The Observer is a student-run, daily print & online newspaper serving Notre Dame, Saint Mary's & Holy Cross. Learn about us.



State of Play Rewards A Hard-Working Viewer

Cornelius Rogers | Monday, April 20, 2009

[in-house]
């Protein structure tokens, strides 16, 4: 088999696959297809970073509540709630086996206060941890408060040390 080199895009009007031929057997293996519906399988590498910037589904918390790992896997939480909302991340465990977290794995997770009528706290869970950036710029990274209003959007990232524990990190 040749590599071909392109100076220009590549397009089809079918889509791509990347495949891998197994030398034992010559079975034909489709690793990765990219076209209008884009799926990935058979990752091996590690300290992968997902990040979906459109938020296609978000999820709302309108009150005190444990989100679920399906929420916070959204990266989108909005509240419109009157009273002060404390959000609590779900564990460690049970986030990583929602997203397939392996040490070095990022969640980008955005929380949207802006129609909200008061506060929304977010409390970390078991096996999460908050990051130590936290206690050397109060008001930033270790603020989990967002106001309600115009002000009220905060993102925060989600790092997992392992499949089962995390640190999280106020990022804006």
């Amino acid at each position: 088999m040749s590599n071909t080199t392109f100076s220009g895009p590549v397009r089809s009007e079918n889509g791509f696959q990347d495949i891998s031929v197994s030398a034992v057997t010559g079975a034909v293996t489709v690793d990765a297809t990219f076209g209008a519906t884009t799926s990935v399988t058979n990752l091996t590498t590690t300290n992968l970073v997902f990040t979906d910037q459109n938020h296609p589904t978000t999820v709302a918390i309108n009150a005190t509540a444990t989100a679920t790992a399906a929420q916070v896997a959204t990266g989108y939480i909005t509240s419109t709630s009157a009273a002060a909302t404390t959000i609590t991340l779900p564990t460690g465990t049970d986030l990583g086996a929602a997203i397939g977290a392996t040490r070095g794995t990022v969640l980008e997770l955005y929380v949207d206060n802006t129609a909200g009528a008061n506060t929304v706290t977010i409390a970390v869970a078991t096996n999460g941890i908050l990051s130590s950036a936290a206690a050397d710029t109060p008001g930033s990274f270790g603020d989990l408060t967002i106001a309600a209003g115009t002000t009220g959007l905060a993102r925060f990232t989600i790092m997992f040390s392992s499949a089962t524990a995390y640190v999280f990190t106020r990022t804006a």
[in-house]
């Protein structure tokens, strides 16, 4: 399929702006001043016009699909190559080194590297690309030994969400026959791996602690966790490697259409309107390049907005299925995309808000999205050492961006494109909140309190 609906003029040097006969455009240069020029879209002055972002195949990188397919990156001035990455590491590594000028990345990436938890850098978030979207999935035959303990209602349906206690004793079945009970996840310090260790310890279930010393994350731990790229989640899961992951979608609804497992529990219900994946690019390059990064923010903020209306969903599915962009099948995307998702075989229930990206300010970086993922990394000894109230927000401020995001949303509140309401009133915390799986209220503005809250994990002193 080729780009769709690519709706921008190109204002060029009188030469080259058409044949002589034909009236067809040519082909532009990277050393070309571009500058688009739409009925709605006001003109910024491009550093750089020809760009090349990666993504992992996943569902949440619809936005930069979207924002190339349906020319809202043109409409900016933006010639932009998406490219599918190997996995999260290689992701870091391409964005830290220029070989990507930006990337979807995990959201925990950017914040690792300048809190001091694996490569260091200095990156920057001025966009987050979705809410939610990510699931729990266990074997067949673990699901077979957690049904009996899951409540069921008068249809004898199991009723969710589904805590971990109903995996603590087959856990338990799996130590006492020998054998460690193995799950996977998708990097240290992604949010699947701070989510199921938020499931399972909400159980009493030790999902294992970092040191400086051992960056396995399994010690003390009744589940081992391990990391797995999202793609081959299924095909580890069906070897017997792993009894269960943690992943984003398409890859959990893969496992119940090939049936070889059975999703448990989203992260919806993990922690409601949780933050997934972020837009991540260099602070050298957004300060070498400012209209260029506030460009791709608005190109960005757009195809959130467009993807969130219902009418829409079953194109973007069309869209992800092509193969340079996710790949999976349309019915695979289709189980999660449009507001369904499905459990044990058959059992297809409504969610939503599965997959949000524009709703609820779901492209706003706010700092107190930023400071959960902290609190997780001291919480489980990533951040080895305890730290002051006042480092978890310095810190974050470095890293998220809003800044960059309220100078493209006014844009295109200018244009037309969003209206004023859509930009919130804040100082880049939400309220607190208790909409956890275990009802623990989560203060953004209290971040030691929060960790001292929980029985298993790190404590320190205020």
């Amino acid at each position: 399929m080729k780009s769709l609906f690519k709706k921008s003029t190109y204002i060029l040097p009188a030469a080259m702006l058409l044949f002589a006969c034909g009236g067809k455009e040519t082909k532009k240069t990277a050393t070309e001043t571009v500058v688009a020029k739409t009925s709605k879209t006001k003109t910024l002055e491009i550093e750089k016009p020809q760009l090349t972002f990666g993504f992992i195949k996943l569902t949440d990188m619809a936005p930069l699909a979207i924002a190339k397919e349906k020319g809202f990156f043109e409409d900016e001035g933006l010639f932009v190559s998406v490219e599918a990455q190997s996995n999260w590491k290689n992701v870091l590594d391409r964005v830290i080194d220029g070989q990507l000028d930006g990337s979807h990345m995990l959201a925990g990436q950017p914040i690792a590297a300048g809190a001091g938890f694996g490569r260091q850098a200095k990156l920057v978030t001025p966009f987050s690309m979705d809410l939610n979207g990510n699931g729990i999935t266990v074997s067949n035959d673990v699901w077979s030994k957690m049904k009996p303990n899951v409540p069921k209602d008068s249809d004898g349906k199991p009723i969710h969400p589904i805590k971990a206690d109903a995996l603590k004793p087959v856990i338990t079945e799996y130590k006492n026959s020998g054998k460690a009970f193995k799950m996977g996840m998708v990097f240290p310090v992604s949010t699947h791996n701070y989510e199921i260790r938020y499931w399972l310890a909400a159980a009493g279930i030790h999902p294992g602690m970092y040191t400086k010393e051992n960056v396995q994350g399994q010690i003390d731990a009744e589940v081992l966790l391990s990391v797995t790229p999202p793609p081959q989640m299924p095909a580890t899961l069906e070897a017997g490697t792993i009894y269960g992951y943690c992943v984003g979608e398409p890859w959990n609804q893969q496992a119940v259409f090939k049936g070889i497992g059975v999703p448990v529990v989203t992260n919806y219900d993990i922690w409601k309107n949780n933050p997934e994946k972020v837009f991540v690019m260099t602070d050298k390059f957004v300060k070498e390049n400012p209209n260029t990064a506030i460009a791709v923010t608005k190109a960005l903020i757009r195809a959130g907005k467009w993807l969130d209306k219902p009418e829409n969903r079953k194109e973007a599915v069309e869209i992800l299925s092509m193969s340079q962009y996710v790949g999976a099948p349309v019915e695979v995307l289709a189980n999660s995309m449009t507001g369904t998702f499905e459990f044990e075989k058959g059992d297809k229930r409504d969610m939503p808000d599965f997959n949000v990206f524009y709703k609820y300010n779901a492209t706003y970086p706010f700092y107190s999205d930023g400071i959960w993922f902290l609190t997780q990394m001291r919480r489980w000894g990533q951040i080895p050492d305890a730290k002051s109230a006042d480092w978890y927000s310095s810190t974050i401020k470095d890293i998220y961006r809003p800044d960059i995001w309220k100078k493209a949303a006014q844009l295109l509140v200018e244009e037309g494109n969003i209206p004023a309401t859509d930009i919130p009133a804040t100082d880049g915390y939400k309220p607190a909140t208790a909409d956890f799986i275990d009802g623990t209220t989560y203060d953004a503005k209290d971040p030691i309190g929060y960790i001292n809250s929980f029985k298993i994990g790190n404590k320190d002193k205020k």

Journalism. Politics. Murder. Conspiracy. Watergate. No, “All the President’s Men” was not re-released in theaters. Rather, the thriller “State of Play” opened this weekend. The film delivers a complex plot rife with the suspense of D.C. politics, journalism, and of course, murder. As if the suspenseful plot wasn’t enough, the film packs an all-star cast. Newer stars, such as Rachel McAdams and Jason Bateman, hold their own alongside big names, such as Russell Crowe, Helen Mirren, Ben Affleck and Robin Wright Penn. The film’s complex plot and excellent acting are sure to give viewers a lot of bang for their buck. Coming to the foreground of the film is Cal McAffrey, played by Russell Crowe. Cal is a seasoned veteran reporter who is interested in only one thing – getting the real story out there. To this end, he will overcome any legal or ethical obstacles, including taping a source without their knowledge. Method actor Russell Crowe fully immerses his persona into the role of Cal. His disheveled hair and the weight he put on for the role are likely to convince viewers that he is long past his physical prime. Partnered alongside Cal is Della Frye, played by Rachel McAdams. She is an online political blogger, which Cal, whose loyalty is to the printed page, refers to as “online upchuck.” Ms. McAdams is quite convincing as an older woman, partly due to her character’s older name, and partly due to her acting talent. While the film’s plot itself delivers many surprises, another surprise is the great chemistry between Crowe and McAdams. The two actors portray a fierce dualism. Old vs. New. Journalism vs. Blogging. And of course, Man vs. Woman. The odd thing about their chemistry is that there is no sexual tension whatsoever. The fact that the film does not fall into this cliché romantic plotline is refreshing. However, the writers cannot help themselves when Cal has an affair with the wife of his best friend, Stephen Collins (played by Ben Affleck). Affleck’s acting is noteworthy. He does a fairly convincing job as the passionate Congressman set on dismantling a malicious defense contractor. But his acting can be a tad overdramatic at times. Nevertheless, he has certainly outgrown the days of “Paycheck” and “Daredevil.”On the other side of the camera, the film is directed by Kevin Macdonald (of “Last King of Scotland” fame). Its three writers are pros when it comes to the subject of politics and conspiracy. The film is written by Matthew Michael Carnahan (“Lions for Lambs”), Tony Gilroy (The “Bourne” trilogy and “Michael Clayton”) and Billy Ray (“Breach”). Unlike most films that take place in Washington D.C., the film does not deliver a one-sided political message. Instead it offers a glimpse at the dark side of journalism, with reporters who will violate several laws and ethical codes, including withholding evidence from the police, to get to the bottom of a story. But the reporters are not the only ones to blame because they are under pressure from newspaper owners who are solely interested in making a profit. (Oddly enough these owners never appear in the film.) Rounding out the cabal, there are Congressmen with varying agendas investigating the shadowy dealings of a private defense contractor. But just who is more corrupt? The many pointed fingers are just part of the greater narrative of intrigue and subterfuge. In short, if you are hungry for a political thriller that is mysterious enough to keep you interested but not complex enough that you get lost, combined with a tremendous wealth of superb acting talent, then “State of Play” will satiate your palate.